MIOSHA Launches Initiative to Prevent Workplace Electrocutions

The MIOSH Act requires employers to provide "a workplace free of recognized hazards that are likely to cause death or serious physical harm to the employees."

The Michigan Occupational Safety and Health Administration (MIOSHA) is launching a Preventing Electrocutions Initiative to eliminate fatalities caused by electrical hazards. The MIOSHA program is part of the Michigan Department of Energy, Labor & Economic Growth (DELEG).

"One worker death is too many. Every worker in Michigan has the right to go home healthy and whole, every day," said MIOSHA Director Doug Kalinowski. "Electrocutions can be greatly reduced when employers follow MIOSHA rules and apply effective worker safeguards in every worksite where electrical hazards are present."

According to the U.S. Bureau of Labor Statistics, the number of electrocutions nationally during 2008-2009 was 360. The leading occupations experiencing electrocutions were: Construction and Extraction Occupations (170); Installation, Maintenance and Repair Occupations (74); Building and Grounds Cleaning and Maintenance Occupations (32); and Production Occupations (27).

The MIOSH Act requires employers to provide "a workplace free of recognized hazards that are likely to cause death or serious physical harm to the employees." The purpose of MIOSHA safety and health rules is to set minimum requirements and provide guidelines for identifying and correcting the hazards contributing to injuries, illnesses, and fatalities.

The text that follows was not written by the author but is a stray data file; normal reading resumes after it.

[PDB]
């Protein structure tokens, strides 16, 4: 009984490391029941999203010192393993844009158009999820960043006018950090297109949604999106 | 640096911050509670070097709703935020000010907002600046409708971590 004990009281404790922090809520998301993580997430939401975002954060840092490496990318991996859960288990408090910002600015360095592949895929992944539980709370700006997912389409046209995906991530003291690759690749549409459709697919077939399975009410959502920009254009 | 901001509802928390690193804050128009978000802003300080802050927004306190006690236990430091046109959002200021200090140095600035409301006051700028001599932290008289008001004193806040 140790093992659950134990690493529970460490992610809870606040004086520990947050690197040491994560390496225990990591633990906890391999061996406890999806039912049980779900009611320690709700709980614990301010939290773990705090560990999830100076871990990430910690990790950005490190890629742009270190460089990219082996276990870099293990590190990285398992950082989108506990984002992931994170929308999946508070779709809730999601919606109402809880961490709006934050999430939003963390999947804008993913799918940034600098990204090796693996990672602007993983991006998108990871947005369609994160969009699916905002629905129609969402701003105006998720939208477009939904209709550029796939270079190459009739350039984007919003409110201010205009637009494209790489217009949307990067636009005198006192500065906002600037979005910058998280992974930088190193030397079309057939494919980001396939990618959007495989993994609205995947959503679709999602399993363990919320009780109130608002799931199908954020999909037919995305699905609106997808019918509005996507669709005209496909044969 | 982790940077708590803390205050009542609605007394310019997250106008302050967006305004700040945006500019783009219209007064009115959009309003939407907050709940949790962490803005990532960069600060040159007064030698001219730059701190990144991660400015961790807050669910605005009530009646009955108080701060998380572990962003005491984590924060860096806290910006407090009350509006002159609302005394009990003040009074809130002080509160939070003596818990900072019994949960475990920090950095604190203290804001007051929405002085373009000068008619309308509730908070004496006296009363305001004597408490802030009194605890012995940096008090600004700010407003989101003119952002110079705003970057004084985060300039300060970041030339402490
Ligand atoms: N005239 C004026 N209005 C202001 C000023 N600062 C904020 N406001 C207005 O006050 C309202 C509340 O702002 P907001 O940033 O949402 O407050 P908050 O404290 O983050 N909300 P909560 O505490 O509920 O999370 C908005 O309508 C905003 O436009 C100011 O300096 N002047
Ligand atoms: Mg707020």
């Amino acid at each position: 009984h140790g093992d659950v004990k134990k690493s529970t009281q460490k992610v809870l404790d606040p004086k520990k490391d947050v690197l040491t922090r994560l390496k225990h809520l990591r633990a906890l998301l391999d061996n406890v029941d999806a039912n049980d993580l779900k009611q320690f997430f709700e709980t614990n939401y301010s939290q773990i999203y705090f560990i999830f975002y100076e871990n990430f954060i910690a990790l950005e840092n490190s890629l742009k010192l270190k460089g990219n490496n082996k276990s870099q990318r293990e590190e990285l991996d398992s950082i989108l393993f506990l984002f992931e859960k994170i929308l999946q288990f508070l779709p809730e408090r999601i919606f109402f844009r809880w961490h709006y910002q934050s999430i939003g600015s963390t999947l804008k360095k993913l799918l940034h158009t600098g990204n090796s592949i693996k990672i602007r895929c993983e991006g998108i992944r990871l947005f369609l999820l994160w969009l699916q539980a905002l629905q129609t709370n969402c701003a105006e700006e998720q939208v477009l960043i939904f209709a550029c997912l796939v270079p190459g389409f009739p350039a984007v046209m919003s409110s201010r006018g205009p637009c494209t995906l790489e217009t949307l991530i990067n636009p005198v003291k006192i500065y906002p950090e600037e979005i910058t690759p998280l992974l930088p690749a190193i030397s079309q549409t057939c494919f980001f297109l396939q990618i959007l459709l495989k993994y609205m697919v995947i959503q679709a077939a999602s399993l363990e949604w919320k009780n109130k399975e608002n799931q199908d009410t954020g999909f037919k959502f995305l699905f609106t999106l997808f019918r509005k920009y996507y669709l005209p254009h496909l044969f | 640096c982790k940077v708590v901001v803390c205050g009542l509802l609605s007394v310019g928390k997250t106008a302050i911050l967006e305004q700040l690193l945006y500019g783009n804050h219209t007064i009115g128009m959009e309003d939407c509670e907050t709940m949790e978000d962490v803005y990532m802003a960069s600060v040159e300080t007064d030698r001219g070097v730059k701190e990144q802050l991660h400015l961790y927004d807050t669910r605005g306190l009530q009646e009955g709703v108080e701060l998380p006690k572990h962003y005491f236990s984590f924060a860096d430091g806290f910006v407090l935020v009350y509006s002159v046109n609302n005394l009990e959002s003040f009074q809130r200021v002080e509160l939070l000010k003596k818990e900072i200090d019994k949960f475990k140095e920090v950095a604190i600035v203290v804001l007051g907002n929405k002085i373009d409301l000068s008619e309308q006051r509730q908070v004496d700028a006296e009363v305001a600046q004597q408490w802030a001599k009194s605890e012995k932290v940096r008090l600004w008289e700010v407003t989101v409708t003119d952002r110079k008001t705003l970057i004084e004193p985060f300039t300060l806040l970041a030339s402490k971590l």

As part of the initiative, MIOSHA developed three fact sheets to highlight the information and resources available to help employers protect their workers from electrical hazards:

  • Preventing Electrocutions Fact Sheet - provides details on recent electrocutions in Michigan and the most prevalent electrocution violations.
  • Electrical Incidents: Contact with Power Lines - Construction Fact Sheet - details the equipment most likely to contact power lines and how to avoid the hazards.
  • Electrical Shock Hazards - General Industry Fact Sheet - covers the common causes of electrical shocks and how to prevent them.

For more information, go to www.michigan.gov/mioshastandards.

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